|Publication number||US4059187 A|
|Application number||US 05/731,487|
|Publication date||Nov 22, 1977|
|Filing date||Oct 12, 1976|
|Priority date||Dec 19, 1975|
|Also published as||DE2642490A1, DE2642490B2, DE2642490C3|
|Publication number||05731487, 731487, US 4059187 A, US 4059187A, US-A-4059187, US4059187 A, US4059187A|
|Inventors||Herbert Richard Rueff, Franco Aiuola|
|Original Assignee||Herbert Richard Rueff, Franco Aiuola|
|Export Citation||BiBTeX, EndNote, RefMan|
|Patent Citations (10), Referenced by (8), Classifications (9)|
|External Links: USPTO, USPTO Assignment, Espacenet|
This invention relates to an apparatus for transferring at a predetermined spacing on to a reception conveyor objects fed at an irregular spacing from a delivery conveyor driven with continuous motion.
One of the greatest problems in automatic machines is notably the feeding of objects which arrive at an irregular distance apart.
This problem is even move difficult when dealing with objects such as soaps which are difficult to manipulate without damaging them and when working at high speed.
Apparatus are already known in which the members which regulate the distance and transfer the objects on to the reception conveyor are disposed on a transfer conveyor which moves with a speed different from that of the feed conveyor, and extends partially parallel to the reception conveyor. These regulating and transfer members are able to act on the objects over a prolonged period, and are moved into their working positions by control elements (usually guides and cams) which, in order to be able to act for the necessary time, are of large dimensions and are consequently bulkly and costly.
So that they may be disposed between the objects to be regularly spaced apart without damage, these members are activated at predetermined moments, the known control elements thus forming a group and being of different dimensions one to another.
The control elements are chosen by deviators controlled by sensors which determine the position of the objects on the delivery conveyor.
This thus further extends the use of control elements.
The object of the present invention is consequently to provide an apparatus for regulating the distance between irregularly fed objects, said apparatus satisfying the requirements of simplicity, operational reliablity and economical construction, and being able to operate with precision and care particularly on sensitive objects.
This object is attained by an apparatus consisting of a transfer conveyor which moves with continuous motion and at a speed different from that of the delivery conveyor from the delivery conveyor to the reception conveyor and comprises a first portion parallel to the delivery conveyor and a second portion parallel to the reception conveyor, object take-up suckers disposed at regular distances apart on the transfer conveyor for transferring the objects from the delivery conveyor and for depositing them at regular distances on the reception conveyor, and at least one sensor stationarily disposed in front of the first portion of the transfer conveyor and sensing the position of the objects on the delivery conveyor, characterized in that it comprises a valve associated with each sucker and arranged to assume two stable position relative thereto, namely a position of activation and a position of deactivation of the sucker, at least two control devices disposed in a fixed position along the first portion of the transfer conveyor and which by means of a selective control by the sensor assume a position of engagement with the sucker valves to move them into the activation position, and a further control device disposed in a fixed position on the second portion of the transfer conveyor such as to be able to engage with the sucker valves to move them into the deactivation position.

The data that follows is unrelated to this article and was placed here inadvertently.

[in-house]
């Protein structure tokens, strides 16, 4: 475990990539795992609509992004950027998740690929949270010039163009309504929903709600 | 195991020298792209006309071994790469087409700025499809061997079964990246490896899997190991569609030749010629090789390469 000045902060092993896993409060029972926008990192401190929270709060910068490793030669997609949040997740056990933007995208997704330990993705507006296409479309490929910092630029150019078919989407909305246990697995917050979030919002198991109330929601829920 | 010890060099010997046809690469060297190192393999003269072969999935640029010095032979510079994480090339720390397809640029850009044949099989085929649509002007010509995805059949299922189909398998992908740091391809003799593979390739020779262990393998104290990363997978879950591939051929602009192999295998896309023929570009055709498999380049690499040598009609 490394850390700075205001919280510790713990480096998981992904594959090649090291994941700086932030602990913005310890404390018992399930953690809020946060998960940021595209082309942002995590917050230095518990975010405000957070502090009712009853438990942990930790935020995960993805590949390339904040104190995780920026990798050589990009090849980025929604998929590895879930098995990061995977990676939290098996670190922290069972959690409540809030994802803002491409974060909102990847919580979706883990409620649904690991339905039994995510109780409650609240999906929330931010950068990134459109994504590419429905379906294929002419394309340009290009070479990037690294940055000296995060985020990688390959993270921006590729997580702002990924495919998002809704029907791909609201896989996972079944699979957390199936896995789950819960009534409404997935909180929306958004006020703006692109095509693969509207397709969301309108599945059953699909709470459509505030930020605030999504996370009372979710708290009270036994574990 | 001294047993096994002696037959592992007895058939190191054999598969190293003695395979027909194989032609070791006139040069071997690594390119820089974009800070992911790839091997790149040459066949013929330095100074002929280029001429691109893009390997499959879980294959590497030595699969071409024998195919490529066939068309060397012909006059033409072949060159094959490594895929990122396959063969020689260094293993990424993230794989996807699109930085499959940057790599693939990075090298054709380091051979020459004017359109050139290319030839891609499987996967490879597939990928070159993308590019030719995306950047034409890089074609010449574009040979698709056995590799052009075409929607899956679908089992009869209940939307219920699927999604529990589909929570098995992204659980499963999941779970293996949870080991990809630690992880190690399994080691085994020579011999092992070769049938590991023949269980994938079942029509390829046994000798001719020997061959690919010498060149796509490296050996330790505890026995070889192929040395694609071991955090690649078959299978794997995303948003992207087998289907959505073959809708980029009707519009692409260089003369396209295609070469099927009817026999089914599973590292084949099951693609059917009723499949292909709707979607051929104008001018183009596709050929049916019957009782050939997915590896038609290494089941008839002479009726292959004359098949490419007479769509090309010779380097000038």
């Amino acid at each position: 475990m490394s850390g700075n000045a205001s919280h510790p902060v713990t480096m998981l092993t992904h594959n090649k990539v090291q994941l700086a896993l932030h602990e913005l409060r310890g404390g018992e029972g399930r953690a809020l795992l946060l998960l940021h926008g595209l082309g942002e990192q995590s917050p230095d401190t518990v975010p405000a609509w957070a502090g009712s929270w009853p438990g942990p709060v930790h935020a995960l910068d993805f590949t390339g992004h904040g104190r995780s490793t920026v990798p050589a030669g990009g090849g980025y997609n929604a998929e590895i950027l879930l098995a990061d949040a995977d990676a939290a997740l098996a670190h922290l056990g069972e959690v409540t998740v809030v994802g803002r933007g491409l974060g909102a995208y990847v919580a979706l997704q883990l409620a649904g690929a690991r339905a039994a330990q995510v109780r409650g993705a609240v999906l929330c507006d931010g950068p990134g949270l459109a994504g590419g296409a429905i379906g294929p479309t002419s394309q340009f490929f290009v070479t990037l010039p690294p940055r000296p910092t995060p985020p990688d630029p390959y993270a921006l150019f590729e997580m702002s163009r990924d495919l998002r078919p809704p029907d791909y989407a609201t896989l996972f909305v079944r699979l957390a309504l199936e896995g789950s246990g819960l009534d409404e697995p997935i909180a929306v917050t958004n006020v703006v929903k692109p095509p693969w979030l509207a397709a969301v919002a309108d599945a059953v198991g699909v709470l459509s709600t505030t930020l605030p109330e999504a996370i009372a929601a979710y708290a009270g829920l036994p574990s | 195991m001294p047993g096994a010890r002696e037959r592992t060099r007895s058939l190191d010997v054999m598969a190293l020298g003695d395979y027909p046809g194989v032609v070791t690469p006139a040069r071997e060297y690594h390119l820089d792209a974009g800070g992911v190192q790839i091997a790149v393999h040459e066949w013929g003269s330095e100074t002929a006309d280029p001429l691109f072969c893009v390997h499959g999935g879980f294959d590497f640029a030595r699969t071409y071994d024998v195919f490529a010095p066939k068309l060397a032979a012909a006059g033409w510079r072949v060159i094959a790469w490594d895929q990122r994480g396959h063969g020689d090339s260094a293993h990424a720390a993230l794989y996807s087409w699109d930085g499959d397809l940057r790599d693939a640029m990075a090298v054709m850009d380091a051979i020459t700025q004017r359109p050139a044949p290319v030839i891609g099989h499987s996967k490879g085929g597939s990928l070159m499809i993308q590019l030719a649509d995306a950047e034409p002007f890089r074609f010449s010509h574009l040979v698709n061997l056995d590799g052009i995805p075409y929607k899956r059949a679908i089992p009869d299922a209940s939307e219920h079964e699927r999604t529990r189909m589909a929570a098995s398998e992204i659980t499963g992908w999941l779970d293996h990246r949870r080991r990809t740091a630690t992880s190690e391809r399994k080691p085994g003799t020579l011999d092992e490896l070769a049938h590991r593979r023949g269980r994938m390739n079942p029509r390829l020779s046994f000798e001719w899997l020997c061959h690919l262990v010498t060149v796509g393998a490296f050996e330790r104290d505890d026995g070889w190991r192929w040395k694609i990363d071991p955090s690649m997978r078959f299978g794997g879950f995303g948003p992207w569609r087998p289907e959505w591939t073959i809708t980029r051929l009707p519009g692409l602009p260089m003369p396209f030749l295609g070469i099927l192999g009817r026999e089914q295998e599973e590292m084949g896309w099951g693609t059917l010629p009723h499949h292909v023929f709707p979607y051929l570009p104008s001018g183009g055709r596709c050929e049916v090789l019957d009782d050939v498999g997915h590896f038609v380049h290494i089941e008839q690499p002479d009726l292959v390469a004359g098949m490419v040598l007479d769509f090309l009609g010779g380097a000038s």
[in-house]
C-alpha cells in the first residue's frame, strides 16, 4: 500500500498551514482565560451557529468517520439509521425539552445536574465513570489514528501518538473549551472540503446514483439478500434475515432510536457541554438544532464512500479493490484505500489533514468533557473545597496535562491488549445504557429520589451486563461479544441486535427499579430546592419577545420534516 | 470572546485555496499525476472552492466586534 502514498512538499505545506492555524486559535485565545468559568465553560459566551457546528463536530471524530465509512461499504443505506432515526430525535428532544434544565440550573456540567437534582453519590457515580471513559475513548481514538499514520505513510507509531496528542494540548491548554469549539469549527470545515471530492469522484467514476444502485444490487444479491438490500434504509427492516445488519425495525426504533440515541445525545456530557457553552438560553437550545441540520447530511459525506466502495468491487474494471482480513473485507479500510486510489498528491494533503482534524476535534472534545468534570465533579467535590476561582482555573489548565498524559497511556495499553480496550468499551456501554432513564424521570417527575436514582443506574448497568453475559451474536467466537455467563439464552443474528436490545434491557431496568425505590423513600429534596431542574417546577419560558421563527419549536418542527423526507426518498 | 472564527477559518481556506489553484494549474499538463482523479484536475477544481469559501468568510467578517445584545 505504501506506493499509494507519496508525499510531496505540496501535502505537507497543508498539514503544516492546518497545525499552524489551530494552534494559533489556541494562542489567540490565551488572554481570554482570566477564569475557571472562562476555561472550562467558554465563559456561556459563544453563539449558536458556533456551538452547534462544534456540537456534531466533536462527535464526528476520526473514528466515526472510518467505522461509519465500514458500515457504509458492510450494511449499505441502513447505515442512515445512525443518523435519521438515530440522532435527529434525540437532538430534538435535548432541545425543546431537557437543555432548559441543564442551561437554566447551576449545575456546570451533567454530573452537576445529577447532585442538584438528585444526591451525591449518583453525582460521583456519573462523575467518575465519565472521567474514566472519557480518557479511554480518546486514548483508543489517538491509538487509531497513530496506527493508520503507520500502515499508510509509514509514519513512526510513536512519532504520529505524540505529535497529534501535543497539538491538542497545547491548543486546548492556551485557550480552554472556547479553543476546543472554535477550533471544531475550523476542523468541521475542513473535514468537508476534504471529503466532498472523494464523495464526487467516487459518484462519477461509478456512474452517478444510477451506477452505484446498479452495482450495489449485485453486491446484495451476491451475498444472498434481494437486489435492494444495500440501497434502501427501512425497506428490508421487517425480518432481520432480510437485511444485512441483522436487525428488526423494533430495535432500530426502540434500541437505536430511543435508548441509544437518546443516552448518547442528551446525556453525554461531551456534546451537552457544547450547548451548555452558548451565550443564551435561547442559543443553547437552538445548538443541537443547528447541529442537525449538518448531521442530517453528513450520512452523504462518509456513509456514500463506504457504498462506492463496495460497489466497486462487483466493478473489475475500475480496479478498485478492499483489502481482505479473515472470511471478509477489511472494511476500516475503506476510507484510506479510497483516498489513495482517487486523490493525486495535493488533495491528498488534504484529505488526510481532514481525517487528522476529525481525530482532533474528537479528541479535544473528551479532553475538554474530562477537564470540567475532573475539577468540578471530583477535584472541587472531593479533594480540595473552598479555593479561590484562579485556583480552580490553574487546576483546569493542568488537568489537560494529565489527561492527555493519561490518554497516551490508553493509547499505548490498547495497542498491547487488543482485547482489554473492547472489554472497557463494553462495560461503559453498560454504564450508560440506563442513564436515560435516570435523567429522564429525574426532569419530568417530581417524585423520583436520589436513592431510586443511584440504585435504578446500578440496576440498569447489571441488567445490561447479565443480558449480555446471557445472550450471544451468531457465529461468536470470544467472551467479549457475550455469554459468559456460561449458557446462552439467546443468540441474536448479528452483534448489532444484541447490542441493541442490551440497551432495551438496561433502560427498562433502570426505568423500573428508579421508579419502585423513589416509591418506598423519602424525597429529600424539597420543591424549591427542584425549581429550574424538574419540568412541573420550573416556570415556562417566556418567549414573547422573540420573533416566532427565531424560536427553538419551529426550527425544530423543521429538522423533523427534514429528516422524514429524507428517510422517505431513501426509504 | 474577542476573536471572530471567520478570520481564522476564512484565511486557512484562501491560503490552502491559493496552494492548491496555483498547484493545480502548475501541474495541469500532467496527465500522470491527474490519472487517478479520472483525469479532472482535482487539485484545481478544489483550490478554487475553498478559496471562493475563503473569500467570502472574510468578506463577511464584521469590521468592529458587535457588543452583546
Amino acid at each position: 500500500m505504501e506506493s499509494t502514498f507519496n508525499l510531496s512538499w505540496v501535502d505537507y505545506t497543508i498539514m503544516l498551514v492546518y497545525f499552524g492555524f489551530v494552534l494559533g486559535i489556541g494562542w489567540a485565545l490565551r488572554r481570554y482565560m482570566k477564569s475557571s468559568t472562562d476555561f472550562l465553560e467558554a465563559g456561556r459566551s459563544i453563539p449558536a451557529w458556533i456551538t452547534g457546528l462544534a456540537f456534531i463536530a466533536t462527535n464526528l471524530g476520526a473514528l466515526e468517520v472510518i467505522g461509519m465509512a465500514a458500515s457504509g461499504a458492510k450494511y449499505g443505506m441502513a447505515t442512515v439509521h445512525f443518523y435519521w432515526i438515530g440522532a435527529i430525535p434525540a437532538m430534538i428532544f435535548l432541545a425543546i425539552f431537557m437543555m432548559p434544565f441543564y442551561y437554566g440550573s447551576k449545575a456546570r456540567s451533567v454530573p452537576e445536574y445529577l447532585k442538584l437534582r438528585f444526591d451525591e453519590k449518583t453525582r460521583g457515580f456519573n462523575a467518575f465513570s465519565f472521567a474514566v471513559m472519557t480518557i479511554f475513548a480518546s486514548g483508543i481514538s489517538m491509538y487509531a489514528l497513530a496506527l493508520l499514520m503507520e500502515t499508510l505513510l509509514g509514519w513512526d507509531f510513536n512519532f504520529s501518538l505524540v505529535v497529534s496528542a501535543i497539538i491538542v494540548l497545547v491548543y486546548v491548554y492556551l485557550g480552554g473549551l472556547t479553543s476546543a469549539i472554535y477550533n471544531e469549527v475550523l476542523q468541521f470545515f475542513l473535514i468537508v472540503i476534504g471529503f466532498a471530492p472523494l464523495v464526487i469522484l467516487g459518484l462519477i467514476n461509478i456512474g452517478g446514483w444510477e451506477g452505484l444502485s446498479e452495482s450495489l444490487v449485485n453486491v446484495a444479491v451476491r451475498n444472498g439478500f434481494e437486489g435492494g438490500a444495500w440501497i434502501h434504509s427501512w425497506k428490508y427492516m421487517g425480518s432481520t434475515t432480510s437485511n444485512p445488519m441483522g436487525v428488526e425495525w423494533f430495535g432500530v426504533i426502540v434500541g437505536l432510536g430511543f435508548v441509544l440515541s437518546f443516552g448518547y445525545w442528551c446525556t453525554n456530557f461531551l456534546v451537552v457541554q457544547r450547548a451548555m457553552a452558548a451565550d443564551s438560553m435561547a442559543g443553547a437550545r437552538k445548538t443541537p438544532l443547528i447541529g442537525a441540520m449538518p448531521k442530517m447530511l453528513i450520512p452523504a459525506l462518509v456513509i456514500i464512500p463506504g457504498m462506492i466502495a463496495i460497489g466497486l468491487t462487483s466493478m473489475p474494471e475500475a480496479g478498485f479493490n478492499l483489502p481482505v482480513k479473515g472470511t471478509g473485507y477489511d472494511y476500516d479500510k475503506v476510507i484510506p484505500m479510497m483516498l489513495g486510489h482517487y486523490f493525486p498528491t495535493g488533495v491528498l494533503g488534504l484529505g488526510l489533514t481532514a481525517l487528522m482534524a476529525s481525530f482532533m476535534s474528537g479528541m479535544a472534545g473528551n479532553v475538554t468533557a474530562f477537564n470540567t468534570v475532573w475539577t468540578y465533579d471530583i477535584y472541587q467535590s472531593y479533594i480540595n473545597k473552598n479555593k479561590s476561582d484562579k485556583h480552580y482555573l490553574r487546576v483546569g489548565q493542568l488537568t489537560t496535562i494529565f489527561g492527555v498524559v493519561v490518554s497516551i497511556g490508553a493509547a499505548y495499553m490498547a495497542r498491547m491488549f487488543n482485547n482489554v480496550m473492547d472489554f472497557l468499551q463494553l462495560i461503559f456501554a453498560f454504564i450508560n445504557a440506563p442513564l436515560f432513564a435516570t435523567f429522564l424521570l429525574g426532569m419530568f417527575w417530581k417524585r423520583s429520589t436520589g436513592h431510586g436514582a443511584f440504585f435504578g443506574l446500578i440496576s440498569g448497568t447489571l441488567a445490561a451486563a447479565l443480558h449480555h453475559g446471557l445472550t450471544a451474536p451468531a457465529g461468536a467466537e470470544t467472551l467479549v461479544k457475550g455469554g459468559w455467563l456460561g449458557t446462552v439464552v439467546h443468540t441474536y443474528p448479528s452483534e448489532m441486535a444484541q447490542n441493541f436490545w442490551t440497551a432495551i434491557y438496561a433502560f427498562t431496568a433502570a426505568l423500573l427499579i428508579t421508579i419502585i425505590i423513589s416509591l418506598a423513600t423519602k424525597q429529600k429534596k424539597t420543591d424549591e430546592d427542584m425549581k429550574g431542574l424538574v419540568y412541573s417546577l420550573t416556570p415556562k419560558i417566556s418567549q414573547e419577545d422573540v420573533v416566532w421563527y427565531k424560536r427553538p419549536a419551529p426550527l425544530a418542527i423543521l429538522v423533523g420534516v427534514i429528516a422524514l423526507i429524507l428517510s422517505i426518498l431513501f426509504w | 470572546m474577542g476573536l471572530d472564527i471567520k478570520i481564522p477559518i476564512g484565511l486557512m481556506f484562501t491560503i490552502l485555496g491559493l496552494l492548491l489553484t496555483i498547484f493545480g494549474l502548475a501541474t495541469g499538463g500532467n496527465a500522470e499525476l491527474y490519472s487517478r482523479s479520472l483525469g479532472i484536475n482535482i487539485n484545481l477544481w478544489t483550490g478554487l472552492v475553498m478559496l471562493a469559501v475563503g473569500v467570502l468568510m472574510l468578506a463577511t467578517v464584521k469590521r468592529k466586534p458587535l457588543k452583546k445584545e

Further details of the invention will be more evident from the description given hereinafter of a preferred embodiment illustrated in the accompanying drawings in which:
FIG. 1 is a diagrammatic elevation view of an apparatus for transferring soaps;
FIG. 2 is a view of the apparatus of FIG. 1 taken perpendicular by to the preceding, and
FIGS. 3a to 3g show various operating positions of the apparatus.
In the drawing, the delivery and reception conveyors are indicated by the reference numerals 1 and 2 respectively. The delivery conveyor consists of an endless belt running on rollers, of which that visible in the drawings is indicated by the reference numeral 3.